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Bet on young guns in U.S. Open endurance test

June 9, 2017 01:20 PM
Dustin Johnson, the defending champion at the U.S. Open and next week's obvious favorite at 4-1 odds, is probably the best all-around athlete on the PGA Tour. He will be tough to beat on the long layout at Erin Hills.
© USA Today Sports Images

LAS VEGAS — It was once a cow pasture 35 miles northwest of Milwaukee. Next week it will be the second-longest piece of real estate ever to host a U.S. Open golf championship.


Welcome to Erin Hills, a public course that just opened in 2006. But is not for your average weekend golfer coming in off the trail. When it hosts its first major it will play to 7,693 yards. That is only two yards shorter than Chambers Bay near Seattle, where Jordan Spieth won two years ago. It is so long that next week’s closing par-5 18th hole can be set up to play 700 yards — with a course max of about 7,800 yards — if the U.S. Golf Association wanted to go diabolical.


The story of Erin Hills is one of the most fascinating development tales in the history of golf. It includes dreams, financial troubles and even murder. Google “history of Erin Hills” and you will find a fascinating read.


As for how it will look to the world’s best golfers, we received an early scouting report from an amateur who played there — and won’t be returning anytime soon. There are no cart paths, and he described the distance from the green to the next tee as “ridiculous.” In other words, bet early and often on the young guns who can drive it a mile and not lose their way putting during this endurance test.


Defending champion Dustin Johnson is the obvious favorite and is down to 4-1 at South Point. However, he missed the cut last week at The Memorial in Dublin, Ohio, and his trouble with the putter is worrisome. But his swing coach Butch Harmon, who lives here in Vegas, dropped by to talk to “My Guys in the Desert” hosts Ron Flatter and Amal Shah this week. He did not share that worry about Johnson.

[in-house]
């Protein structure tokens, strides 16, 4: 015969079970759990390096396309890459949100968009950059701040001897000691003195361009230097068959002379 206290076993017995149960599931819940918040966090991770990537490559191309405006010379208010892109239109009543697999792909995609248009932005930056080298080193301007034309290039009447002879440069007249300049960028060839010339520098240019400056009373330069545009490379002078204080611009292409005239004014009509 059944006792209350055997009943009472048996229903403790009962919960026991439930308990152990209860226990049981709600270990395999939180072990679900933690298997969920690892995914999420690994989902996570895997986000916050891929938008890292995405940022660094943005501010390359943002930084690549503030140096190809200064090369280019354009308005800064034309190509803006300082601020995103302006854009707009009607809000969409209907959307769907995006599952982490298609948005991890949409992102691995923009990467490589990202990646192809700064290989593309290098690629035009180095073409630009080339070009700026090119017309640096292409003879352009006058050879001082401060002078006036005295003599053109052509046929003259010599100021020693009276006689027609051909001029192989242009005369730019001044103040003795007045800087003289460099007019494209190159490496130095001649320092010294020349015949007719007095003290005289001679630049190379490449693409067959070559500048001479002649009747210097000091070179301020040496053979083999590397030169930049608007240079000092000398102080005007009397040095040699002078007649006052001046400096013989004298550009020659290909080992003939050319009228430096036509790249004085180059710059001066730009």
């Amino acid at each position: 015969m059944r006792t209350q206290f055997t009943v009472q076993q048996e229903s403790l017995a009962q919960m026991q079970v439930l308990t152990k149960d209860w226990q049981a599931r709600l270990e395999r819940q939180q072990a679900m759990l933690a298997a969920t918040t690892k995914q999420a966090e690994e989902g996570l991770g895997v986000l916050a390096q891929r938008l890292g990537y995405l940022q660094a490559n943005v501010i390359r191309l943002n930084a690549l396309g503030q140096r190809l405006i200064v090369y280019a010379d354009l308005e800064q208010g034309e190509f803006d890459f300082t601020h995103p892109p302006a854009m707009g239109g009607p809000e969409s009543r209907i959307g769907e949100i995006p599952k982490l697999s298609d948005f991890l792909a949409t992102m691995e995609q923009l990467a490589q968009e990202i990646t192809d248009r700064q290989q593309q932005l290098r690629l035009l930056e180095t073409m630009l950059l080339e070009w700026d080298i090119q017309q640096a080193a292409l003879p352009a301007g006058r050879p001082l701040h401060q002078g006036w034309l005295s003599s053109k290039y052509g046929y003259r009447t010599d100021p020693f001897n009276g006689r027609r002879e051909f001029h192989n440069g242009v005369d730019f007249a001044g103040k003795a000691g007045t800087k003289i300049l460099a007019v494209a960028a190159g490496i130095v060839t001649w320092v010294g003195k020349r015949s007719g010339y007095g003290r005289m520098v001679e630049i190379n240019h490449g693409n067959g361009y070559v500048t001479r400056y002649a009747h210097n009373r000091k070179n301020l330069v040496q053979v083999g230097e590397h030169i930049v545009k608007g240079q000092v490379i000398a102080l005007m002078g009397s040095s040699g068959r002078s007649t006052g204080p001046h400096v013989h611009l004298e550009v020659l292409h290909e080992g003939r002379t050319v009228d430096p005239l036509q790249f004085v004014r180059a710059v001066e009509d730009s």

“He was just a little out of sorts,” Butch said. “It worked out because everything we’ve been doing has been pushing for Erin Hills anyway. So it gave him the weekend off, and he was able to go there and get some good work in there. D.J. said, ‘It’s long, it’s tough, and I love it. It’s made for me.’ When he goes to the first tee he’s going to take his balls in a wheelbarrow. He’s not afraid of anything.”


Johnson also has the fitness to navigate this course. At 32, he is probably the best all-around athlete on the PGA Tour. He was an outstanding baseball player. He could palm a basketball when he was about 7 years old and he can still dunk it. This is going to turn into a grind, and if the putter does not betray him D.J. should be able to win back-to-back Opens.


But if he does not, a scouting report on a youngster like 22-year-old Jon Rahm is worth a look at 15-1 odds at the Westgate. Remember, in less than a year he has moved from 551st in the world all the way up to No. 10.


Then there is the long shot that Butch wagered on — 33-year-old Kevin Kisner, who won just last month at Colonial in Fort Worth, Texas.


“This guy is one of the best ball strikers in golf,” Butch said. “I’m going to go put $100 on him myself, and he’s not even one of my guys. He hits the ball far enough to be a factor there, but he drives the ball so good and hits so many greens in regulation. If you want a long shot, that’s a good one.”


Right after Butch put his bet on Kisner at South Point the odds that he will win the Open dropped from 125-1 to 75-1.